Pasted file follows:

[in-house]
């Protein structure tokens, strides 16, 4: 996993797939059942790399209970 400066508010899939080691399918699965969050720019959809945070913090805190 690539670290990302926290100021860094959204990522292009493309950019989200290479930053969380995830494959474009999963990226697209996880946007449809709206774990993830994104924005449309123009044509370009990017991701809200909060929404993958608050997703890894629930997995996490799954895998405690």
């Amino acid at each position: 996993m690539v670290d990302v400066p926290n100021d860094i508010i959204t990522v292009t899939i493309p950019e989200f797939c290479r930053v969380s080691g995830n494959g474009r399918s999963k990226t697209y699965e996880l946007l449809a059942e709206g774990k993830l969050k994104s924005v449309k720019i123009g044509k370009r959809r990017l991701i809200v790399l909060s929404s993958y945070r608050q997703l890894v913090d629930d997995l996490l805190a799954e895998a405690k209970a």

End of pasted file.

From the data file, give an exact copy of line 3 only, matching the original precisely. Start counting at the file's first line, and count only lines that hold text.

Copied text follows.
């Amino acid at each position: 996993m690539v670290d990302v400066p926290n100021d860094i508010i959204t990522v292009t899939i493309p950019e989200f797939c290479r930053v969380s080691g995830n494959g474009r399918s999963k990226t697209y699965e996880l946007l449809a059942e709206g774990k993830l969050k994104s924005v449309k720019i123009g044509k370009r959809r990017l991701i809200v790399l909060s929404s993958y945070r608050q997703l890894v913090d629930d997995l996490l805190a799954e895998a405690k209970a």